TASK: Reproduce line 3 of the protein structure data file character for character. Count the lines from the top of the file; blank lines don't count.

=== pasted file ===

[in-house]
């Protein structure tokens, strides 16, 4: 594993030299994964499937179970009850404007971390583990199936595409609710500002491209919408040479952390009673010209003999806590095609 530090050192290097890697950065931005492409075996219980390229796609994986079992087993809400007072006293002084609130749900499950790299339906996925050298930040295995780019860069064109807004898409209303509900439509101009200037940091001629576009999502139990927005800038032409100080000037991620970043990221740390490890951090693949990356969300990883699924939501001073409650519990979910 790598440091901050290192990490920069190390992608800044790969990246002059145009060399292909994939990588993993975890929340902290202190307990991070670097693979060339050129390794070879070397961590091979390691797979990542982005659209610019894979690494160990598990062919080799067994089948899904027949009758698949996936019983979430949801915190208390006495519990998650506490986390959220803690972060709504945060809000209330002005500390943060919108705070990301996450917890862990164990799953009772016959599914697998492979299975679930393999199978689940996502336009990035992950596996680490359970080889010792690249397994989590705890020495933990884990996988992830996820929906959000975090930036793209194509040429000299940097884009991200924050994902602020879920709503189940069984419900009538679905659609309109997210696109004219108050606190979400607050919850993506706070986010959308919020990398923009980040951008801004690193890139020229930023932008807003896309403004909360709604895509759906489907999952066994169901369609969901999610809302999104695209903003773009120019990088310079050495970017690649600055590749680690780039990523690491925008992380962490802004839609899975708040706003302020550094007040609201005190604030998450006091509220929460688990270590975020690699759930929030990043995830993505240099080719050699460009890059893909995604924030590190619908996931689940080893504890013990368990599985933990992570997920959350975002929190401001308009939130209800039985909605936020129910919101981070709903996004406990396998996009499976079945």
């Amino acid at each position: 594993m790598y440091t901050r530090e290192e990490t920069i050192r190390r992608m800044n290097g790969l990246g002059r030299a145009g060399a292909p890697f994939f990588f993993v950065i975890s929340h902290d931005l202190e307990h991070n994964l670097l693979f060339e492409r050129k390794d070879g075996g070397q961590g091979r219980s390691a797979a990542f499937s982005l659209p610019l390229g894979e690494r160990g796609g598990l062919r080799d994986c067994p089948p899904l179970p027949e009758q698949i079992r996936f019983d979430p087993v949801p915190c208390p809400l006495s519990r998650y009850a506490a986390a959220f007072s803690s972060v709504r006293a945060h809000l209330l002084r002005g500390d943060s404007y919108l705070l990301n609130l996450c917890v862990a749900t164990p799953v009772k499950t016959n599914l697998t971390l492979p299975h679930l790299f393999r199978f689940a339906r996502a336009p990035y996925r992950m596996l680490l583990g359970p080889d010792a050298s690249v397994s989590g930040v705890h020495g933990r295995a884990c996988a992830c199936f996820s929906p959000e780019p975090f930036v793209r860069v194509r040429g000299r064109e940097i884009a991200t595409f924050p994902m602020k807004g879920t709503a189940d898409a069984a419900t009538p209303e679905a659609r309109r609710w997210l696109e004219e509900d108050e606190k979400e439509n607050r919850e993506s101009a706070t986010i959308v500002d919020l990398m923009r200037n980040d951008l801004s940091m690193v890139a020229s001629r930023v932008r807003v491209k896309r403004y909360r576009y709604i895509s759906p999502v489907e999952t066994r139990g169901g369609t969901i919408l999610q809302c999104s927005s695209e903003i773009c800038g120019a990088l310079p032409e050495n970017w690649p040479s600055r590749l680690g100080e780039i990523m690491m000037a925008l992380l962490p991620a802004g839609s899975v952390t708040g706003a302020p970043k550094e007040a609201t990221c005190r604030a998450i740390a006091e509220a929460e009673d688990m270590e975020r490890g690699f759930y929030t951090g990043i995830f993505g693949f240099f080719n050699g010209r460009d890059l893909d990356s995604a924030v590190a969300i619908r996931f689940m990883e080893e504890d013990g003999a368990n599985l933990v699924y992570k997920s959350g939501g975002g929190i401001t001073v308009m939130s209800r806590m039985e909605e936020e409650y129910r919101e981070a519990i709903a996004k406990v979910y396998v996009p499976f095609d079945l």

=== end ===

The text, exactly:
């Amino acid at each position: 594993m790598y440091t901050r530090e290192e990490t920069i050192r190390r992608m800044n290097g790969l990246g002059r030299a145009g060399a292909p890697f994939f990588f993993v950065i975890s929340h902290d931005l202190e307990h991070n994964l670097l693979f060339e492409r050129k390794d070879g075996g070397q961590g091979r219980s390691a797979a990542f499937s982005l659209p610019l390229g894979e690494r160990g796609g598990l062919r080799d994986c067994p089948p899904l179970p027949e009758q698949i079992r996936f019983d979430p087993v949801p915190c208390p809400l006495s519990r998650y009850a506490a986390a959220f007072s803690s972060v709504r006293a945060h809000l209330l002084r002005g500390d943060s404007y919108l705070l990301n609130l996450c917890v862990a749900t164990p799953v009772k499950t016959n599914l697998t971390l492979p299975h679930l790299f393999r199978f689940a339906r996502a336009p990035y996925r992950m596996l680490l583990g359970p080889d010792a050298s690249v397994s989590g930040v705890h020495g933990r295995a884990c996988a992830c199936f996820s929906p959000e780019p975090f930036v793209r860069v194509r040429g000299r064109e940097i884009a991200t595409f924050p994902m602020k807004g879920t709503a189940d898409a069984a419900t009538p209303e679905a659609r309109r609710w997210l696109e004219e509900d108050e606190k979400e439509n607050r919850e993506s101009a706070t986010i959308v500002d919020l990398m923009r200037n980040d951008l801004s940091m690193v890139a020229s001629r930023v932008r807003v491209k896309r403004y909360r576009y709604i895509s759906p999502v489907e999952t066994r139990g169901g369609t969901i919408l999610q809302c999104s927005s695209e903003i773009c800038g120019a990088l310079p032409e050495n970017w690649p040479s600055r590749l680690g100080e780039i990523m690491m000037a925008l992380l962490p991620a802004g839609s899975v952390t708040g706003a302020p970043k550094e007040a609201t990221c005190r604030a998450i740390a006091e509220a929460e009673d688990m270590e975020r490890g690699f759930y929030t951090g990043i995830f993505g693949f240099f080719n050699g010209r460009d890059l893909d990356s995604a924030v590190a969300i619908r996931f689940m990883e080893e504890d013990g003999a368990n599985l933990v699924y992570k997920s959350g939501g975002g929190i401001t001073v308009m939130s209800r806590m039985e909605e936020e409650y129910r919101e981070a519990i709903a996004k406990v979910y396998v996009p499976f095609d079945l």